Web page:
April 9 - First thing in the morning we drove the half hour to Khao Yai National Park. Upon our arrival we had five Brown Hornbills fly across the road for brief views. They're usually very difficult to see there. We had distant views of three Wreathed Hornbills in a tree. We picked up one of our target birds, Barred Cuckoo-Dove lurking back in trees along the road. We looked for Coral-billed Ground-Cuckoo along the usual road where it's typically found since another group had just seen it, but this secretive species didn't show for us. It's only a 10% chance to see it on any given visit to Khao Yai. We did get good looks at Laced Woodpecker, our second target species. We saw the red-throated subspecies of Black-crested Bulbul and the buff-throated subspecies of Fire-breasted Flowerpecker (both likely future splits). Other good birds seen were Moustached Barbet and Dark-necked Tailorbird. That afternoon we re-visited the field outside our hotel and found Gray-breasted Prinia and Yellow-eyed Babbler. From there we went to a bat cave where raptors sometimes hunt bats emerging at dusk. The usual access is now gated off as homes under the cliff face are upscale and people want their privacy. We found a back way into the area, and one of the property owners kindly allowed us access to the road where we'd have a good view. Before the bats emerged we had good views of perched Black Baza and Oriental Pied-Hornbills.We saw a lot of bats emerge around 6:20pm, but the only raptor seen was a Shikra.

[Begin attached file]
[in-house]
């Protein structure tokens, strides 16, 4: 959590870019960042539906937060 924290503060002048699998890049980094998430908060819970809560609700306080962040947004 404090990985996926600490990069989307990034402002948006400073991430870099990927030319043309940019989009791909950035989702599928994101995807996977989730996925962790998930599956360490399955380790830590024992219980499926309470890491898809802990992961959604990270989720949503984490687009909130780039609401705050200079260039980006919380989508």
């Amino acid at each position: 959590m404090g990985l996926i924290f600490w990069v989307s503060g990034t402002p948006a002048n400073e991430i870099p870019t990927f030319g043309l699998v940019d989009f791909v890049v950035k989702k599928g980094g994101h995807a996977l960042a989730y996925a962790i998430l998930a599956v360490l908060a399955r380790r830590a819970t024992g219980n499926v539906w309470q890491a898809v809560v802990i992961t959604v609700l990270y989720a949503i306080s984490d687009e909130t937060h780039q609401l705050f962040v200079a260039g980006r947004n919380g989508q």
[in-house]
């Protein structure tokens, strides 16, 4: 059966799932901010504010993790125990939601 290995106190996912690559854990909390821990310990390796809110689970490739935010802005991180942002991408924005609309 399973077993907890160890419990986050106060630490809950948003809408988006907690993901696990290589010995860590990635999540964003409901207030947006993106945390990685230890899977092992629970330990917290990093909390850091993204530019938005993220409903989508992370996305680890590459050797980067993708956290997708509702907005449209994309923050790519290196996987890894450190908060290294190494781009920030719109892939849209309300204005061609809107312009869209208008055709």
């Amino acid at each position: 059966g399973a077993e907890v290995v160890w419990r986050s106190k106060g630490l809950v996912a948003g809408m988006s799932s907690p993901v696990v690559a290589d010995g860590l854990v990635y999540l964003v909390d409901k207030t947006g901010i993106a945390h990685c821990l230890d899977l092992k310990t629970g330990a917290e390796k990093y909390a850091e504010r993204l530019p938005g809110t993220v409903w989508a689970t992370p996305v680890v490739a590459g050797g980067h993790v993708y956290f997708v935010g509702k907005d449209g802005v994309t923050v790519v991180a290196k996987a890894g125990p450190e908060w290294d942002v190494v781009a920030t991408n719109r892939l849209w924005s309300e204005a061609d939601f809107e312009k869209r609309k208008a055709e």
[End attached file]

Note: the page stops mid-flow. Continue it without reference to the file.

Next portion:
April 10 - Departed early for the coast, where we planned on birding Man Nai Island, a migrant trap, for two days. It's a 2-3 hour drive but we made several birding stops en route. First up were limestone cliffs near Saraburi where we soon found Limestone Wren-Babbler. Then we continued south to an area of dried out rice fields lying fallow. We found a single Australasian Bushlark after considerable searching. We also found a small, loosely organized colony of Asian Golden Weavers constructing nests in an irrigation canal along the road. We arrived at the coast by 3:45pm. Since there's no birding around there, it was a good time to relax. We could have gone across the road to the beach to hang out with the mostly Thai tourists, but I chose to rest instead.